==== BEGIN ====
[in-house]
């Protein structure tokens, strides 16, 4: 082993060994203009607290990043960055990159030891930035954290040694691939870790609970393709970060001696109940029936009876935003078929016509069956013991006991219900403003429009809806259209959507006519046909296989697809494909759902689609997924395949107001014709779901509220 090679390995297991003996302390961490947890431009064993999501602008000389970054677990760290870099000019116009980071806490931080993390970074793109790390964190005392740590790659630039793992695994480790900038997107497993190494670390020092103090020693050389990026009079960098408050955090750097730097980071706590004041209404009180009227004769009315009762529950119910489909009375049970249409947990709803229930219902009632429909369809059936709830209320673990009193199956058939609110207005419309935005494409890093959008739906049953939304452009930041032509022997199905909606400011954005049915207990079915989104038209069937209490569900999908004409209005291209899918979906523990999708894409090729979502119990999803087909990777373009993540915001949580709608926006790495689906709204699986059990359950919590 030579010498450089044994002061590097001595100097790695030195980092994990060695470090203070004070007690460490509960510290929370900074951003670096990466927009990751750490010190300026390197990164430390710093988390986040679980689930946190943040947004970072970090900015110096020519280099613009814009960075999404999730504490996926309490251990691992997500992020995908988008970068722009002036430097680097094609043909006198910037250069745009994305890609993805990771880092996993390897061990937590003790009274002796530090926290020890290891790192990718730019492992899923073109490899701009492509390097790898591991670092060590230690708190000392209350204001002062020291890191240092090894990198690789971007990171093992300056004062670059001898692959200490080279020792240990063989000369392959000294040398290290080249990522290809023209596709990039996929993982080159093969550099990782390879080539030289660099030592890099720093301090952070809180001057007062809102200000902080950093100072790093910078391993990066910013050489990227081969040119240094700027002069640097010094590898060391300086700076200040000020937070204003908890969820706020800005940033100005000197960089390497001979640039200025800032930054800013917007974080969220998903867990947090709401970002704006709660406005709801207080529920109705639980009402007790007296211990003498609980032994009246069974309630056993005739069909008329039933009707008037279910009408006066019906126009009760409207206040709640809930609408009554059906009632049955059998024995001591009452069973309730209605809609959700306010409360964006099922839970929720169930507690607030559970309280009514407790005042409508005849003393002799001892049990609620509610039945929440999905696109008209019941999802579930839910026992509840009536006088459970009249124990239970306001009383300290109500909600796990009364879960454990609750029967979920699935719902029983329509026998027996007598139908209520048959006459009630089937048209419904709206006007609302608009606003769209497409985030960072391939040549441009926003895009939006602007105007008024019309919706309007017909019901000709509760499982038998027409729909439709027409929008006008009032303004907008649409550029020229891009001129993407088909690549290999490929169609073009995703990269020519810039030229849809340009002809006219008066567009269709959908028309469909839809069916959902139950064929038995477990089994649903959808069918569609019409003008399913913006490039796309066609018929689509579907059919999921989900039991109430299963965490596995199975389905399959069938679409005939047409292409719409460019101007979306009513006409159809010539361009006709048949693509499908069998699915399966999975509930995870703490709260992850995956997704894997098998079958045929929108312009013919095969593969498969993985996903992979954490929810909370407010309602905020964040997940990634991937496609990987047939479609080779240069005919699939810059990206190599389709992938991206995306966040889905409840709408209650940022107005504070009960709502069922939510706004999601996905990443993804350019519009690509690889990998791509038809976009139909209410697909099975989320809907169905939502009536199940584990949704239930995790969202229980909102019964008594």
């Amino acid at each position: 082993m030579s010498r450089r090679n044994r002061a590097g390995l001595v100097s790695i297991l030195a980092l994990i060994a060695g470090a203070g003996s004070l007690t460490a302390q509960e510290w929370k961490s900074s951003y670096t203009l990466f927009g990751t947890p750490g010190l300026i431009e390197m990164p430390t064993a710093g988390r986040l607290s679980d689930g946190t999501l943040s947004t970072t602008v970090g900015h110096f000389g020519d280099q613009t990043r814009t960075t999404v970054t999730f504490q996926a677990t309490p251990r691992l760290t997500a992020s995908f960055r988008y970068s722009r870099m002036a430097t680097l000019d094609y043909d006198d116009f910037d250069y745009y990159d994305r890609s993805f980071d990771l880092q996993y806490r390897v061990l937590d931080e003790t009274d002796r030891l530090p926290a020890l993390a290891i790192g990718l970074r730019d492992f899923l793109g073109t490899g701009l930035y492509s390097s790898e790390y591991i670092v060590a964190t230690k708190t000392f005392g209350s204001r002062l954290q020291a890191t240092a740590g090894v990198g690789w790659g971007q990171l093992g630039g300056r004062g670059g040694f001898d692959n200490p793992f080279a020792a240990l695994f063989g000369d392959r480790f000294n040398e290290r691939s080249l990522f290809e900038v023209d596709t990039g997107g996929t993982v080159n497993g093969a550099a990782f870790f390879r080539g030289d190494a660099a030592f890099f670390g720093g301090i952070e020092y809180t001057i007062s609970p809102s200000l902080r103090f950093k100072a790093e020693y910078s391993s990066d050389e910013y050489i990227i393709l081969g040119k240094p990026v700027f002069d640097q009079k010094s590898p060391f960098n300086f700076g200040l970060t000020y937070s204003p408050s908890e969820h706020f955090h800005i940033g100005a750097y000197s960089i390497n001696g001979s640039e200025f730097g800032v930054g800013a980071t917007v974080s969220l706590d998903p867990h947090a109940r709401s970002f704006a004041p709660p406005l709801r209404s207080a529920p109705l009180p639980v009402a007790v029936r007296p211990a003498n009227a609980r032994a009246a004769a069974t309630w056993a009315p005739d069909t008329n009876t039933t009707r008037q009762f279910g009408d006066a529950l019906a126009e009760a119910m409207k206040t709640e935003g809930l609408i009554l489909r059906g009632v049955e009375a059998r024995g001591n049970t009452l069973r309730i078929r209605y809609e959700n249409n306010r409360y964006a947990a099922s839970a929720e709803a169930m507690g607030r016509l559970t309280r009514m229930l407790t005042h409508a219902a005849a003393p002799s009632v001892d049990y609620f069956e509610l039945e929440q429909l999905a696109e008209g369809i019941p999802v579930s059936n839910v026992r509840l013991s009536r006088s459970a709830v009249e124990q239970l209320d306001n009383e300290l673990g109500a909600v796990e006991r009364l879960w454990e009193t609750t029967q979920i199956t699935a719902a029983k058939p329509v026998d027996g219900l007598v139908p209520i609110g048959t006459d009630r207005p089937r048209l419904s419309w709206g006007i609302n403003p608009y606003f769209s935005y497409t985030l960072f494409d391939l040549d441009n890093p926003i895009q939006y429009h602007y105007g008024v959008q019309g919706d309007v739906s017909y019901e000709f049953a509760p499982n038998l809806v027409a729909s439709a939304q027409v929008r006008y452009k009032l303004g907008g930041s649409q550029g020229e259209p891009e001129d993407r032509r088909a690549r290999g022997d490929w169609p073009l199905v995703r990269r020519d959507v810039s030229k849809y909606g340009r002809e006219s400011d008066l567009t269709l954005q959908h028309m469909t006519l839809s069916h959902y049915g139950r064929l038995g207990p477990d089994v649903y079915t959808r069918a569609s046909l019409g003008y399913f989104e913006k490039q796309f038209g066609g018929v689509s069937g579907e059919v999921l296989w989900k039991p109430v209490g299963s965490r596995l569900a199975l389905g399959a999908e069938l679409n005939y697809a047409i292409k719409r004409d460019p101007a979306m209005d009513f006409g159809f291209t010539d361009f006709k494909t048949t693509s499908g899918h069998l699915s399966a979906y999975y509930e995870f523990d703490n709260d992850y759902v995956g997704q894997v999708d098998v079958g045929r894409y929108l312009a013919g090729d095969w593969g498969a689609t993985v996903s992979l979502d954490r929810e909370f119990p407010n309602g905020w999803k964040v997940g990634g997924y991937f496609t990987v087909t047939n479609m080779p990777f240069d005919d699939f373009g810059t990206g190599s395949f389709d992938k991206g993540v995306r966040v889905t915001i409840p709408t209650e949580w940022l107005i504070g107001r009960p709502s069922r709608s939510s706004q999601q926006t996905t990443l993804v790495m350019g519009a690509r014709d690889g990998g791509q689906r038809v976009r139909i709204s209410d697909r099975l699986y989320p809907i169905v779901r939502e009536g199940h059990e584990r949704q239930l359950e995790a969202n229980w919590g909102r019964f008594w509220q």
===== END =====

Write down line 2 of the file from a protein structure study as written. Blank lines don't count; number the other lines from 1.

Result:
């Protein structure tokens, strides 16, 4: 082993060994203009607290990043960055990159030891930035954290040694691939870790609970393709970060001696109940029936009876935003078929016509069956013991006991219900403003429009809806259209959507006519046909296989697809494909759902689609997924395949107001014709779901509220 090679390995297991003996302390961490947890431009064993999501602008000389970054677990760290870099000019116009980071806490931080993390970074793109790390964190005392740590790659630039793992695994480790900038997107497993190494670390020092103090020693050389990026009079960098408050955090750097730097980071706590004041209404009180009227004769009315009762529950119910489909009375049970249409947990709803229930219902009632429909369809059936709830209320673990009193199956058939609110207005419309935005494409890093959008739906049953939304452009930041032509022997199905909606400011954005049915207990079915989104038209069937209490569900999908004409209005291209899918979906523990999708894409090729979502119990999803087909990777373009993540915001949580709608926006790495689906709204699986059990359950919590 030579010498450089044994002061590097001595100097790695030195980092994990060695470090203070004070007690460490509960510290929370900074951003670096990466927009990751750490010190300026390197990164430390710093988390986040679980689930946190943040947004970072970090900015110096020519280099613009814009960075999404999730504490996926309490251990691992997500992020995908988008970068722009002036430097680097094609043909006198910037250069745009994305890609993805990771880092996993390897061990937590003790009274002796530090926290020890290891790192990718730019492992899923073109490899701009492509390097790898591991670092060590230690708190000392209350204001002062020291890191240092090894990198690789971007990171093992300056004062670059001898692959200490080279020792240990063989000369392959000294040398290290080249990522290809023209596709990039996929993982080159093969550099990782390879080539030289660099030592890099720093301090952070809180001057007062809102200000902080950093100072790093910078391993990066910013050489990227081969040119240094700027002069640097010094590898060391300086700076200040000020937070204003908890969820706020800005940033100005000197960089390497001979640039200025800032930054800013917007974080969220998903867990947090709401970002704006709660406005709801207080529920109705639980009402007790007296211990003498609980032994009246069974309630056993005739069909008329039933009707008037279910009408006066019906126009009760409207206040709640809930609408009554059906009632049955059998024995001591009452069973309730209605809609959700306010409360964006099922839970929720169930507690607030559970309280009514407790005042409508005849003393002799001892049990609620509610039945929440999905696109008209019941999802579930839910026992509840009536006088459970009249124990239970306001009383300290109500909600796990009364879960454990609750029967979920699935719902029983329509026998027996007598139908209520048959006459009630089937048209419904709206006007609302608009606003769209497409985030960072391939040549441009926003895009939006602007105007008024019309919706309007017909019901000709509760499982038998027409729909439709027409929008006008009032303004907008649409550029020229891009001129993407088909690549290999490929169609073009995703990269020519810039030229849809340009002809006219008066567009269709959908028309469909839809069916959902139950064929038995477990089994649903959808069918569609019409003008399913913006490039796309066609018929689509579907059919999921989900039991109430299963965490596995199975389905399959069938679409005939047409292409719409460019101007979306009513006409159809010539361009006709048949693509499908069998699915399966999975509930995870703490709260992850995956997704894997098998079958045929929108312009013919095969593969498969993985996903992979954490929810909370407010309602905020964040997940990634991937496609990987047939479609080779240069005919699939810059990206190599389709992938991206995306966040889905409840709408209650940022107005504070009960709502069922939510706004999601996905990443993804350019519009690509690889990998791509038809976009139909209410697909099975989320809907169905939502009536199940584990949704239930995790969202229980909102019964008594």